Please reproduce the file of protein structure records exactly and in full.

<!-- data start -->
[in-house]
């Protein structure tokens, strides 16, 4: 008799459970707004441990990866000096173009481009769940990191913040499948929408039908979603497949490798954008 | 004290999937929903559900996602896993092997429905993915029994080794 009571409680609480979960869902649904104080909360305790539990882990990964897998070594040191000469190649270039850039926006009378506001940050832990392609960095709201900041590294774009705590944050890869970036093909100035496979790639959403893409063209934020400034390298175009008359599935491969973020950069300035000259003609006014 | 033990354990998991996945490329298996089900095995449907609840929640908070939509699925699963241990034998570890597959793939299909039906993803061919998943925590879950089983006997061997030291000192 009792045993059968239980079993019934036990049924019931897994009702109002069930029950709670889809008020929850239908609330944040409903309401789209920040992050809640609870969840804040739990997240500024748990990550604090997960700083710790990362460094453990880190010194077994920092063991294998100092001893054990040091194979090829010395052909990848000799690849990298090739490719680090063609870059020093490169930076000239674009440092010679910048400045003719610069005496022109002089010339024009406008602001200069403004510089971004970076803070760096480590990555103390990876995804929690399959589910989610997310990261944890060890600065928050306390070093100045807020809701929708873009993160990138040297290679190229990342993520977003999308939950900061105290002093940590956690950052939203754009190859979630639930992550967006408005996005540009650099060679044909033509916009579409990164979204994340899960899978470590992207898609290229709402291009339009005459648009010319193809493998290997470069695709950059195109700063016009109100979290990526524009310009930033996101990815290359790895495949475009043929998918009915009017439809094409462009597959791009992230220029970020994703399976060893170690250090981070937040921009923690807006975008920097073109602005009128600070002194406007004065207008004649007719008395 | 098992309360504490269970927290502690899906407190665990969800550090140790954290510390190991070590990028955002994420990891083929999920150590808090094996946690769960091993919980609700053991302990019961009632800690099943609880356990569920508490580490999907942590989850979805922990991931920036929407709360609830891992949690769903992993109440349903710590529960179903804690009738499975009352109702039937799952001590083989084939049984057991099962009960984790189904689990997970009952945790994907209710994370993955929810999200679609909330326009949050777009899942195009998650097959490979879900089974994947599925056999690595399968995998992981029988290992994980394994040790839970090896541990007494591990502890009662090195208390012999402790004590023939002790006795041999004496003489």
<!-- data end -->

[in-house]
């Protein structure tokens, strides 16, 4: 008799459970707004441990990866000096173009481009769940990191913040499948929408039908979603497949490798954008 | 004290999937929903559900996602896993092997429905993915029994080794 009571409680609480979960869902649904104080909360305790539990882990990964897998070594040191000469190649270039850039926006009378506001940050832990392609960095709201900041590294774009705590944050890869970036093909100035496979790639959403893409063209934020400034390298175009008359599935491969973020950069300035000259003609006014 | 033990354990998991996945490329298996089900095995449907609840929640908070939509699925699963241990034998570890597959793939299909039906993803061919998943925590879950089983006997061997030291000192 009792045993059968239980079993019934036990049924019931897994009702109002069930029950709670889809008020929850239908609330944040409903309401789209920040992050809640609870969840804040739990997240500024748990990550604090997960700083710790990362460094453990880190010194077994920092063991294998100092001893054990040091194979090829010395052909990848000799690849990298090739490719680090063609870059020093490169930076000239674009440092010679910048400045003719610069005496022109002089010339024009406008602001200069403004510089971004970076803070760096480590990555103390990876995804929690399959589910989610997310990261944890060890600065928050306390070093100045807020809701929708873009993160990138040297290679190229990342993520977003999308939950900061105290002093940590956690950052939203754009190859979630639930992550967006408005996005540009650099060679044909033509916009579409990164979204994340899960899978470590992207898609290229709402291009339009005459648009010319193809493998290997470069695709950059195109700063016009109100979290990526524009310009930033996101990815290359790895495949475009043929998918009915009017439809094409462009597959791009992230220029970020994703399976060893170690250090981070937040921009923690807006975008920097073109602005009128600070002194406007004065207008004649007719008395 | 098992309360504490269970927290502690899906407190665990969800550090140790954290510390190991070590990028955002994420990891083929999920150590808090094996946690769960091993919980609700053991302990019961009632800690099943609880356990569920508490580490999907942590989850979805922990991931920036929407709360609830891992949690769903992993109440349903710590529960179903804690009738499975009352109702039937799952001590083989084939049984057991099962009960984790189904689990997970009952945790994907209710994370993955929810999200679609909330326009949050777009899942195009998650097959490979879900089974994947599925056999690595399968995998992981029988290992994980394994040790839970090896541990007494591990502890009662090195208390012999402790004590023939002790006795041999004496003489």